A group of Muslim women wearing modest beach wear were harassed by a group of women in northern Italy claiming that they can’t go in the water with their clothing.
A group of Muslim women were about to enter the water at a beach in the northern Italian city of Trieste when women behind them started berating them about their clothing, claiming that they aren’t allowed to go into the water with clothes on.
According to Italian media, a group of women started shouting “you can’t go in the water dressed like that” and prevented them from entering the water.
Other beachgoers defended the Muslim women, stating that they have a constitutional right to dress as they please; others backed the actions of the women harassing them claiming that what the women were doing wasn’t “hygienic.”
Beach security had to be called to calm the situation and the owner of the beach eventually intervened. It was not clear if the women left on their own accord or were made to leave.
This incident comes on the heels of a similar controversy earlier this summer.
The right-wing mayor of the small town of Monfalcone in Friuli-Venezia Giulia wrote a letter to the Muslim community saying the territory shouldn’t accept the “Islamization” of their customs and to respect the region’s rules on beachwear.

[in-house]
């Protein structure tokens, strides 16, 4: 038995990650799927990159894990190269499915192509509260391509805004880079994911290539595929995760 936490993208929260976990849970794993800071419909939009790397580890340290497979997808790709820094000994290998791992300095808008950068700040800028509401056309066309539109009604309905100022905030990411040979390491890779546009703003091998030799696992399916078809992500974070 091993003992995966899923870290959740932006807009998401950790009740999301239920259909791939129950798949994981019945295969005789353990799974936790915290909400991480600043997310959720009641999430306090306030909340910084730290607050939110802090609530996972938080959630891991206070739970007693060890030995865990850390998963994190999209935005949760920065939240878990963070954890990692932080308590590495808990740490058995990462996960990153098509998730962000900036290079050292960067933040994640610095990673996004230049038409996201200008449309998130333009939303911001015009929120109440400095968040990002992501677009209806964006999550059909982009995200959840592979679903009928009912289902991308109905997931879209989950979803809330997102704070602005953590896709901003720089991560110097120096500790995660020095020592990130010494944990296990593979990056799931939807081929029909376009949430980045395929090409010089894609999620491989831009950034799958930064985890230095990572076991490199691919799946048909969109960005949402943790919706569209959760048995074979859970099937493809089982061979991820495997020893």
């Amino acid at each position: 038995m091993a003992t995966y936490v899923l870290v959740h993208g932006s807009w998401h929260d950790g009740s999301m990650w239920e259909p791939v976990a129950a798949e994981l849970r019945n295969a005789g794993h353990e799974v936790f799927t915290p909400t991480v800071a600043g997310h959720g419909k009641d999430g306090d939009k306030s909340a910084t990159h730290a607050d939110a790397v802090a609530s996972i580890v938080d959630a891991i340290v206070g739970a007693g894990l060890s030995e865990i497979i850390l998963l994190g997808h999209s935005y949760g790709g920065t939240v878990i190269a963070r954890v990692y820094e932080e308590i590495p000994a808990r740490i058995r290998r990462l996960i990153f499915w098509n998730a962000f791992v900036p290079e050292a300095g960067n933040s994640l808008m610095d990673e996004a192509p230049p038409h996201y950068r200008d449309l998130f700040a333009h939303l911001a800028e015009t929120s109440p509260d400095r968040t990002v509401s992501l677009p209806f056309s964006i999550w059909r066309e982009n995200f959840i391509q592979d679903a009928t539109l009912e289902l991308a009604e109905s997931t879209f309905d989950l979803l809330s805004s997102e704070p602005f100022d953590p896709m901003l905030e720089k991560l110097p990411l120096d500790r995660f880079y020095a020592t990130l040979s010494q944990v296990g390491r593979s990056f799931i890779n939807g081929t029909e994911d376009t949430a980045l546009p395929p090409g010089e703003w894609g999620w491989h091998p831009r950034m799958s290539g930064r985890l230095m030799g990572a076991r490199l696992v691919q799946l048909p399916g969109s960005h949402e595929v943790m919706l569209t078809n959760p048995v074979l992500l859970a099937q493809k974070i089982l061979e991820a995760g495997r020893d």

Attempts to ban head coverings in northern Italy
The Italian constitution guarantees full freedom to its citizens but several governments, largely in the north of the country, have attempted to ban various types of head coverings over the years.
In 2006, the Regional Administrative Tribunal of Friuli-Venezia Giulia ruled that the mayor of Trieste could not ban head coverings for security reasons under the 152/1975 because it violated people’s religious freedoms.
The 152/1975 anti-terrorism law states that people cannot wear masks or motorcycle helmets in public to evade identification. This law has been cited multiple times as cause for banning religious head and face coverings in the northern regions of Friuli-Venezia Giulia and Lombardy, whose regional and local governments have historically been controlled by either the right-wing Forza Italia party or the far-right Lega party.
In 2019, the same two regions of Lombardy and Friuli-Venezia Giulia passed partial bans on face coverings in public buildings like hospitals and administrative offices, citing ‘security reasons’ - a measure that had been in place in the northern region of Veneto since 2017.
Head and face covering bans across Europe
France was the first European country to ban the burqa and niqab in public places in 2010.
Following in France’s footsteps, Austria, Belgium, Bulgaria, Denmark, some regions of Spain and in certain places in the Netherlands have also instituted bans or partial bans on face and head coverings.
In 2021, the European Court of Justice ruled that people who work with the public who refuse to remove their hijab or other religious or ideological clothing could be fired from their job in order to present a “neutral image towards customers or to prevent social disputes.”
Rights groups have criticized the ruling, saying that it unjustly targets Muslim women and the same rules are not as often applied to the Sikh turban for men or the Jewish kippah.